Photo: Jim Grady
It’s not hard to have an awesome trip to Prague — the city is so easygoing, you can even order a beer with your McDonalds meal. And while most of the people who travel there have a blast, every once in a while you’ll get a sourpuss who folds their arms across their chest and declares, “Prague, dude — it’s so overrated.”
While it’s hard to really ruin a trip to Prague, these things could definitely mar what would otherwise be a killer experience abroad.
Forget to validate your metro ticket.
In Prague, you purchase a ticket at one kiosk, validate it at another kiosk, and then can board the train without ever pushing your body through a turnstile. Failing to validate the tiny piece of paper will result in a gorilla-sized Transportation Cop fining you ten times as much as your ticket is actually worth.
Go to Charles Bridge in the middle of the day.
Charles Bridge is a great spot for reflection, for taking photos, and for admiring the architecture of Prague. But the sheer number of visitors who cross Charles Bridge each day between 9am and 5pm makes it nearly impossible to get from one end to the other in a short amount of time. The tide of tourists will literally picks you up and drags you away from a statue you might have stopped to admire. Avoid it at peak hours, and you’ll be alright.
Watch the Astronomical Clock with a huge crowd of people.
If you absolutely have to watch the puppet show that occurs on the hour at the Astronomical Clock in Old Town Square, make sure you do it with the least amount of people possible. Thieves do their best pickpocketing in this area of the city; it’s easy to swipe a wallet when everyone is staring upward with slack jaws.
Get on/off at the wrong train station.
If you’re taking a day trip outside the city or meeting a group of friends coming into town, make sure you know which train station to go to. Hlavní Nádraží and Nádraží Holešovice are often mixed up, but the train conductor doesn’t give a crap if you realized that just as you exited the train and the doors have closed behind you.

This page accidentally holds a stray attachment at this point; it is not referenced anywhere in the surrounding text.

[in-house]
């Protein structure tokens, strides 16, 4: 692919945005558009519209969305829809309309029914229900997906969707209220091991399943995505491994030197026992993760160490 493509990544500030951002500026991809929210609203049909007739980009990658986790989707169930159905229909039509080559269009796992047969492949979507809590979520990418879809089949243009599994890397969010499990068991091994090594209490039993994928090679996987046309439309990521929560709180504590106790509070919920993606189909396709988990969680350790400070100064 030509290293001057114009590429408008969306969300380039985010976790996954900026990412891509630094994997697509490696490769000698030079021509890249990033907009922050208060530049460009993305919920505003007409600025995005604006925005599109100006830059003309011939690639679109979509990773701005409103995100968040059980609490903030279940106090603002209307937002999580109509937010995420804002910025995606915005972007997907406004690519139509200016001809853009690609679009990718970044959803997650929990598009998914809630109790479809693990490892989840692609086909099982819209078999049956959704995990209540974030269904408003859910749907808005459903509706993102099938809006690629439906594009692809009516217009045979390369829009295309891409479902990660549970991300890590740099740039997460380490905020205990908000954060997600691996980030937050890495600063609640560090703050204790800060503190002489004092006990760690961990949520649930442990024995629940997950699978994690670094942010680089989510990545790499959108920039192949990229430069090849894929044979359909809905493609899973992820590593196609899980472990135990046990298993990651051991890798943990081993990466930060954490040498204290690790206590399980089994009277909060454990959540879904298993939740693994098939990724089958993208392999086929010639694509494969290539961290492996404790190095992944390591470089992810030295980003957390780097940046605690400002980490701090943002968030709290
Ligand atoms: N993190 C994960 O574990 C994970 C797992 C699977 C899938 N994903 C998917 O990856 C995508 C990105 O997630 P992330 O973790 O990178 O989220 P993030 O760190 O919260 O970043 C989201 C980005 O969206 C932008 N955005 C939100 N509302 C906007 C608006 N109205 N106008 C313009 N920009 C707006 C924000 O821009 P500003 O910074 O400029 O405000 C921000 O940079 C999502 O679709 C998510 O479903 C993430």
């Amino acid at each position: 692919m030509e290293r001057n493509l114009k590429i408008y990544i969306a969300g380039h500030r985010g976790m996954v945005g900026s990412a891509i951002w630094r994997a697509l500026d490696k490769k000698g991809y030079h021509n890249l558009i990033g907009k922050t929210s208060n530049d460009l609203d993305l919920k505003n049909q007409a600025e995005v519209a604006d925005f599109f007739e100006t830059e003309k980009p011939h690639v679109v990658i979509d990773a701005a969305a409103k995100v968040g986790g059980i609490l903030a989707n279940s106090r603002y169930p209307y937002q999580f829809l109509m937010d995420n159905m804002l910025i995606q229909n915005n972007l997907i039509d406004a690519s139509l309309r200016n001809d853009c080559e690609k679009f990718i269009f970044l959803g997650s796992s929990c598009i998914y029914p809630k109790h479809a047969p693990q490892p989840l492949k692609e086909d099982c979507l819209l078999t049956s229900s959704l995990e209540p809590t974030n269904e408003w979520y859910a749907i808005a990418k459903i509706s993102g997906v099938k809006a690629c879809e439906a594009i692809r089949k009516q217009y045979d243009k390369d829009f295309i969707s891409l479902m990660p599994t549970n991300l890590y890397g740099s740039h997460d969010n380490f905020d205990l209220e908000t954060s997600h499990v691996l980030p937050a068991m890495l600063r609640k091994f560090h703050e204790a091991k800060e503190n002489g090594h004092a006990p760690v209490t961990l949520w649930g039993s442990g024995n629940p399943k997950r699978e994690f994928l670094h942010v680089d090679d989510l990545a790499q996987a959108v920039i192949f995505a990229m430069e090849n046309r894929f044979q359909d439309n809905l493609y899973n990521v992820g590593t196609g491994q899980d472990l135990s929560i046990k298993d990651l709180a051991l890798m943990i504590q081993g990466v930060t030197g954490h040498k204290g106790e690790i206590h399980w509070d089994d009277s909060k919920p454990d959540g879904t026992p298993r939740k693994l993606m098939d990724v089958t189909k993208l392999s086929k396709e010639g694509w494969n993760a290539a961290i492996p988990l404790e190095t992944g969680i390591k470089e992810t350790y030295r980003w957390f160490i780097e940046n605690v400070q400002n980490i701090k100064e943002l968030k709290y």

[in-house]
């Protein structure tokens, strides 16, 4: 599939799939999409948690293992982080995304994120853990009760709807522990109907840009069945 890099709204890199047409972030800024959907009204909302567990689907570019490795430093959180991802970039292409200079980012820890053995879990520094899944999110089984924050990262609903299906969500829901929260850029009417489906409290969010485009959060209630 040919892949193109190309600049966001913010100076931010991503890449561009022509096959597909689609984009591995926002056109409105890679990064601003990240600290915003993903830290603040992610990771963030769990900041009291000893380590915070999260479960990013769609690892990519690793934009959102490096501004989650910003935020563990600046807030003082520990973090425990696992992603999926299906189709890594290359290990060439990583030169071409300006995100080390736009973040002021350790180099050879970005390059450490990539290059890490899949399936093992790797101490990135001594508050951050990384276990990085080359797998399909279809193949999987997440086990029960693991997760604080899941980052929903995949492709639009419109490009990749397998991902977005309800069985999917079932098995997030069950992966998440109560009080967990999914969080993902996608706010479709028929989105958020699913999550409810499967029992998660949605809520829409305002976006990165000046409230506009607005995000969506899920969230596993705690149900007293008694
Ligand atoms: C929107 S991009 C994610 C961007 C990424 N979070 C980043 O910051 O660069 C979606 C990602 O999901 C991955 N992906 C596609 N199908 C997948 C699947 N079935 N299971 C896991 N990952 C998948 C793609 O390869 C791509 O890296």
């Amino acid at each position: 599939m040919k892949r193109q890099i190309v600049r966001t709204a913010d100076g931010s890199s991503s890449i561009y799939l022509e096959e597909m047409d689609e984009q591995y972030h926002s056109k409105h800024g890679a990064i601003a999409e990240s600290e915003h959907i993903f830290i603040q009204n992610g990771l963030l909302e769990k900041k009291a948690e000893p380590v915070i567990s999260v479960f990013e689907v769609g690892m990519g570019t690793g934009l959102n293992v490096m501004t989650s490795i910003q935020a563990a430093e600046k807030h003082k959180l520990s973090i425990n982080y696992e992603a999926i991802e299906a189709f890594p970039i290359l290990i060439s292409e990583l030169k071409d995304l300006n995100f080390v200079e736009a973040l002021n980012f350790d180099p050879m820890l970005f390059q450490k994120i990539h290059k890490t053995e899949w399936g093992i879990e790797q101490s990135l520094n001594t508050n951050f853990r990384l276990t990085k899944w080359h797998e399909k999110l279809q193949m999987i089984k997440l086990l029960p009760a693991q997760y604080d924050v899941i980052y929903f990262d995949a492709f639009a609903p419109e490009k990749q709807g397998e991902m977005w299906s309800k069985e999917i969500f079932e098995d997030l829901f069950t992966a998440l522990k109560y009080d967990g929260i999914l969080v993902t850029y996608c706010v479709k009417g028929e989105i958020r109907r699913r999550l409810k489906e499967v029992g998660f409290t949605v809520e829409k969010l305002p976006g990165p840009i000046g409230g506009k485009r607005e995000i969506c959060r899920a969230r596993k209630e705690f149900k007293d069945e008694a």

Forget your inhaler.
The Czech Republic has yet to adopt a universal smoking ban. Currently, the only regulation bars and restaurants must abide by is posting whether smoking is, or isn’t, allowed in their establishment and if there are separate rooms for smokers vs. nonsmokers. So if you’re prone to bad asthma or don’t want to smell like an old man’s basement, make sure to seek out smoke-free zones ahead of time.
Refuse to learn any Czech.
While the number of English speakers in Prague is growing every day, there are still a lot of people who don’t know as much English as you do. Even a trip to Tesco for contact solution can result in a frustrating game of charades and false cognates. I once tried to ask for a hair dryer and was taken to the baby products aisle. Knowing even as little as Mluvíte anglicky? will get you far.
Wear high heels.
While there are these amazing women who somehow get away with wearing stilettos with ease, generally, you’ll probably regret wearing high heels around Prague. Lots of the streets are either cobblestone, Belgian block, or other uneven pavement.
Decide to bike, anywhere.
Prague is not a bikable city — at all. Maybe in the outlying areas, but the combination of cobblestone streets, electric trams, tourist bunches, and the odd driver or two make it not worth trying. Prague’s public transportation system is pretty comprehensive anyway, and worth the five dollars you’ll spend on a 24-hour pass. Plus, there are really weird parts of the city that include roads leading to nowhere and unexpected hills / valleys that don’t show up on many maps.
Order the wrong kind of beer.
Maybe the imported Czech varieties you’ve had Stateside were lackluster, but Czech beers in the Czech Republic are totally different — and way better. There are a lot to choose from other than just Pilsner Urquell, and there are some cool Czech liquors, like Becherovka and Slivovice, to try as well. Don’t insult this city by ordering a Heineken, or worse, an American brew.